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Photo of Bell Labs
Bell Labs was instrumental in developing computers.

Computers and Music

photograph of a microchip
Microchips are the reason why computers shrank from
room sized machines to devices carried in a pocket.

Although computers do not make their biggest impact on electronic music until the 1980s and beyond, in this decade we see nascent development of computers and music. The first computers did not run in real time, taking hours or days to run their programs. This era ushered in inexpensive digital chips and micro-computers, putting the power of the computer into the hands of the many. As digital chips begin to diffuse through electronic devices, their power is utilized by more people and more electronic artists.
source: Wikipedia


photo of CSIRAC
In 1950 or 1951, CSIRAC was used to play music,
the first known use of a digital computer for the purpose.

CSIRAC, the first computer to play music, did so publicly in August 1951. One of the first large-scale public demonstrations of computer music was a pre-recorded national radio broadcast on the NBC radio network program Monitor on February 10, 1962. In 1961, LaFarr Stuart programmed Iowa State University's CYCLONE computer (a derivative of the Illiac) to play simple, recognizable tunes through an amplified speaker that had been attached to the system originally for administrative and diagnostic purposes. An interview with Mr. Stuart accompanied his computer music.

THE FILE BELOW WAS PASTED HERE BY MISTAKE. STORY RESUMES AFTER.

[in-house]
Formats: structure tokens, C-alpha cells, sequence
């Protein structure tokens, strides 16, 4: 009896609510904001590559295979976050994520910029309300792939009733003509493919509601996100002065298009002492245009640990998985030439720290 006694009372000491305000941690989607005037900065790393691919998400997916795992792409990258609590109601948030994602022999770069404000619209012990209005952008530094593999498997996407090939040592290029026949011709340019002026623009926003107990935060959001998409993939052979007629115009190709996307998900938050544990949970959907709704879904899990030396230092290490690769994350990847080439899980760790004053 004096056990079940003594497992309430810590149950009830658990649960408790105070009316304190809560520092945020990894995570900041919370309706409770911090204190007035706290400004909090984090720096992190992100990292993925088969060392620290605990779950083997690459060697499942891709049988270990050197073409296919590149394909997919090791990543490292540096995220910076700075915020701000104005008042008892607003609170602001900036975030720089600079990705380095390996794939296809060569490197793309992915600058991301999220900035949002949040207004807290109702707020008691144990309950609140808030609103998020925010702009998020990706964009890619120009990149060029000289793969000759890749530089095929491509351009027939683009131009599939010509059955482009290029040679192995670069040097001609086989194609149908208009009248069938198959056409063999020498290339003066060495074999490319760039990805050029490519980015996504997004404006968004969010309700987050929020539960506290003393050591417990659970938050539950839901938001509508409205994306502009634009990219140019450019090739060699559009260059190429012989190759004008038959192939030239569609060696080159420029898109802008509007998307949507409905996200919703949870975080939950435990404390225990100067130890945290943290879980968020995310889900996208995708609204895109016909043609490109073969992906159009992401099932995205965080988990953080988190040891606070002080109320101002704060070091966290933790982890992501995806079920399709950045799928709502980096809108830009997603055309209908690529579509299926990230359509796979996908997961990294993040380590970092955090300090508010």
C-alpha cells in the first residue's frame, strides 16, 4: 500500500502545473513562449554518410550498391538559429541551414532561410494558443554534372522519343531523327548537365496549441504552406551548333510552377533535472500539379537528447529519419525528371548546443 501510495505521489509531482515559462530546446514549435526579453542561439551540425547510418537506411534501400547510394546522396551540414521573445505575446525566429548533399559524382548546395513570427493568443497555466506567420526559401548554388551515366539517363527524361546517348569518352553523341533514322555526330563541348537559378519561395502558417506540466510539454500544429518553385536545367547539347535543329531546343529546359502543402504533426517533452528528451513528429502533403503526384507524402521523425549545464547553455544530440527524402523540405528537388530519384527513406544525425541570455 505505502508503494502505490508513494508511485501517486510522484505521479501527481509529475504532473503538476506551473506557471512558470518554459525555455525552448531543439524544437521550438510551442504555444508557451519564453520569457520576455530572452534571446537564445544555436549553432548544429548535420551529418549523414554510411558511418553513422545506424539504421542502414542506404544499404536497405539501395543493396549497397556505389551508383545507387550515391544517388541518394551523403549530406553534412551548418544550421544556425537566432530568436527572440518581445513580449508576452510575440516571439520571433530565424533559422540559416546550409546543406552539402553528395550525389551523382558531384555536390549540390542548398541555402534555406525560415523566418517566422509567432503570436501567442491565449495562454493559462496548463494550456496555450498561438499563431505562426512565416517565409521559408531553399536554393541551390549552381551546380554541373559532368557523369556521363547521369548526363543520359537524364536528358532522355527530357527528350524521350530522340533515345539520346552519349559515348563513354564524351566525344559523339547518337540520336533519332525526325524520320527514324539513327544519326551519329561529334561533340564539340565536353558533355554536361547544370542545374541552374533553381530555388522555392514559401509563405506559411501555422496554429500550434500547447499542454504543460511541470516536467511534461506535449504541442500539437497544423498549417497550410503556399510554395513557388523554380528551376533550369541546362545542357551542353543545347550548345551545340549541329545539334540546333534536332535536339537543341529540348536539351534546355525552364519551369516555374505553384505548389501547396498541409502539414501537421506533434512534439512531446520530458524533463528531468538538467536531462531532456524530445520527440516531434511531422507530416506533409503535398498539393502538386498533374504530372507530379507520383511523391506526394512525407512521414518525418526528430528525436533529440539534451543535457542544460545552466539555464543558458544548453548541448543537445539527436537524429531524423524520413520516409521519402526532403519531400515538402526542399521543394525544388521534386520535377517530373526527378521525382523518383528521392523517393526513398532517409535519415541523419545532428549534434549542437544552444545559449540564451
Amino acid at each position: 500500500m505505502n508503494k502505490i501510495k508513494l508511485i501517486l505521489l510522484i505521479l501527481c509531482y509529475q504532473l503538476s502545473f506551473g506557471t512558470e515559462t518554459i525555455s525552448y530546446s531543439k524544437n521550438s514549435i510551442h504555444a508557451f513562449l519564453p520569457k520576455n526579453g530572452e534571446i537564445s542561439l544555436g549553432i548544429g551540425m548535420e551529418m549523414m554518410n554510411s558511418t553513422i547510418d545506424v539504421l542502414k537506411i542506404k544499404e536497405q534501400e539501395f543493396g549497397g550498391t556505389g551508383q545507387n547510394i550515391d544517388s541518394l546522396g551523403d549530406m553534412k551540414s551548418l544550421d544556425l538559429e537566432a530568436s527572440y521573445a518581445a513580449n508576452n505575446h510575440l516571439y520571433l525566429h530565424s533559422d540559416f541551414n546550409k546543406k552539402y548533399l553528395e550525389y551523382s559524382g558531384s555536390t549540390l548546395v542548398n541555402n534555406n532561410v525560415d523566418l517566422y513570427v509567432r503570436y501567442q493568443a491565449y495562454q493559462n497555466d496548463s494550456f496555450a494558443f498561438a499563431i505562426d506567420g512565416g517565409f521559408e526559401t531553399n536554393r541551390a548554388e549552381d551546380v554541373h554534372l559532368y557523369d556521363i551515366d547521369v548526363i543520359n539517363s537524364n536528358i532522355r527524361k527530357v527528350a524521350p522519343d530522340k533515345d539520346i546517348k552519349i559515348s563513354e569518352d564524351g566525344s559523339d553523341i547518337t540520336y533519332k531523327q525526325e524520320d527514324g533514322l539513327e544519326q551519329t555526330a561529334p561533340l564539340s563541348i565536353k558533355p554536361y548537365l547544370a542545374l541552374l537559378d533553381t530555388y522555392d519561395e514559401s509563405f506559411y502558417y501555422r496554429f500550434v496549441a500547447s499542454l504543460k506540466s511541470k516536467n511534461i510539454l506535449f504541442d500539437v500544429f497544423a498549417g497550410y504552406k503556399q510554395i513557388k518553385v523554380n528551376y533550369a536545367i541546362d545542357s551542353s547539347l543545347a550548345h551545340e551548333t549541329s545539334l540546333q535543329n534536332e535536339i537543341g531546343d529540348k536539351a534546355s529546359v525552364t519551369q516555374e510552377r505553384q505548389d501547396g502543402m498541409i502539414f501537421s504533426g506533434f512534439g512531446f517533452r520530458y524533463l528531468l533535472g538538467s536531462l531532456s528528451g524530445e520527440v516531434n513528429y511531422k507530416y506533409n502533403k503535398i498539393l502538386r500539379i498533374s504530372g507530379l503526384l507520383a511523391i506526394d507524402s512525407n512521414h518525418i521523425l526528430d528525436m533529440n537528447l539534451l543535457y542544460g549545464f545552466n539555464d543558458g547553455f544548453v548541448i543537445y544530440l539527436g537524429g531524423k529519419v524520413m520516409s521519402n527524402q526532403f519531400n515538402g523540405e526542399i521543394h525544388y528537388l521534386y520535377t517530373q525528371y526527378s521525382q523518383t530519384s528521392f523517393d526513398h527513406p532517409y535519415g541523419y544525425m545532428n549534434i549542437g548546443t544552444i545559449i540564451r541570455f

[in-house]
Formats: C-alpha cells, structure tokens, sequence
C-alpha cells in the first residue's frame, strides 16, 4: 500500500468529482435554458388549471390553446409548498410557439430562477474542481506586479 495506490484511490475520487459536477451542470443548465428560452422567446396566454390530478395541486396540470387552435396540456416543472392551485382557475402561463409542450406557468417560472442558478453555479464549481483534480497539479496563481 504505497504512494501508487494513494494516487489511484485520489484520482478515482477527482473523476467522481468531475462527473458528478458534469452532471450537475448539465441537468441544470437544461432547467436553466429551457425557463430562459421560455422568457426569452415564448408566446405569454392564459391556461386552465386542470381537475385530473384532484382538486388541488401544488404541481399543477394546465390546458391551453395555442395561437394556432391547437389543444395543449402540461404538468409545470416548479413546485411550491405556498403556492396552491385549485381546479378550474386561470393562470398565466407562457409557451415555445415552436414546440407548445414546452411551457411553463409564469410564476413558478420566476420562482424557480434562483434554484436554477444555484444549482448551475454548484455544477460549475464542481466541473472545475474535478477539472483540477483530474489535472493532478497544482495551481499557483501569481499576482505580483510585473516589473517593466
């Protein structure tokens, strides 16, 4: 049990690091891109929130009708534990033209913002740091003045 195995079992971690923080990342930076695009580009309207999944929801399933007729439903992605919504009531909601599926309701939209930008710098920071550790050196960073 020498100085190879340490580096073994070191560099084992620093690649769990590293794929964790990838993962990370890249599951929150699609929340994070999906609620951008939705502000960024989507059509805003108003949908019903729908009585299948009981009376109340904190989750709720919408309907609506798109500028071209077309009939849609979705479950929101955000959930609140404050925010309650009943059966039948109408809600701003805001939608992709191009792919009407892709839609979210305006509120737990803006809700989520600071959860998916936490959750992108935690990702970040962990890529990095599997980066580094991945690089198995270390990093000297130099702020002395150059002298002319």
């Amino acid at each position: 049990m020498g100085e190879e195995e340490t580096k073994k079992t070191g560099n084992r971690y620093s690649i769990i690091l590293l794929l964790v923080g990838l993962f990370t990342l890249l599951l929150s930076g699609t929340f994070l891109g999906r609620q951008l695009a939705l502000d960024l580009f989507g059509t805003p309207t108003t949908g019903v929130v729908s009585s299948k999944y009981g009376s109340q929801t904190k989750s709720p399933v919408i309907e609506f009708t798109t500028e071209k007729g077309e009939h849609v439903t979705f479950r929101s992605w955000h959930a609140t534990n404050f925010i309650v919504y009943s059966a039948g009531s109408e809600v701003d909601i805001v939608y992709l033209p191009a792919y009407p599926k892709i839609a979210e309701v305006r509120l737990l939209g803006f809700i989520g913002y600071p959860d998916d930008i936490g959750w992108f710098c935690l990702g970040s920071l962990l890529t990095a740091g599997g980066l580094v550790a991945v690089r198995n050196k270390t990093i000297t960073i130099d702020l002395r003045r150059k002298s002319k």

source: Wikipedia

Language of Sound

photo of max matthews
Max Mathews

The late 1950s, 1960s and 1970s also saw the development of large mainframe computer synthesis. Starting in 1957, Max Mathews of Bell Labs developed the MUSIC programs, culminating in MUSIC V, a direct digital synthesis language (Mattis 2001).
source: Wikipedia

The Electric Americans

In America, live electronics were pioneered in the early 1960s by members of Milton Cohen's Space Theater in Ann Arbor, Michigan, including Gordon Mumma and Robert Ashley, by individuals such as David Tudor around 1965, and The Sonic Arts Union, founded in 1966 by Gordon Mumma, Robert Ashley, Alvin Lucier, and David Behrman. ONCE Festivals, featuring multimedia theater music, were organized by Robert Ashley and Gordon Mumma in Ann Arbor between 1958 and 1969. In 1960, John Cage composed Cartridge Music, one of the earliest live-electronic works.
source: Wikipedia

Birth of the Moog

photo of moog synthesizer
The 1st commercial Moog synthesizer (Stearns 2035)
commissioned by the Alwin Nikolai Dance Theater of NY in 1964.
Now it is part of Stearns Collection, University of Michigan.
Posted by twitter.com/AngryChad

During the 1960s, the evolution of electronic musical instruments continues, most notably in 1964 when Robert Moog introduced the Moog Synthesizer. It will be later, when the Minimoog is introduced, that Moog's device makes its greatest impact on electronic music.
source: Wikipedia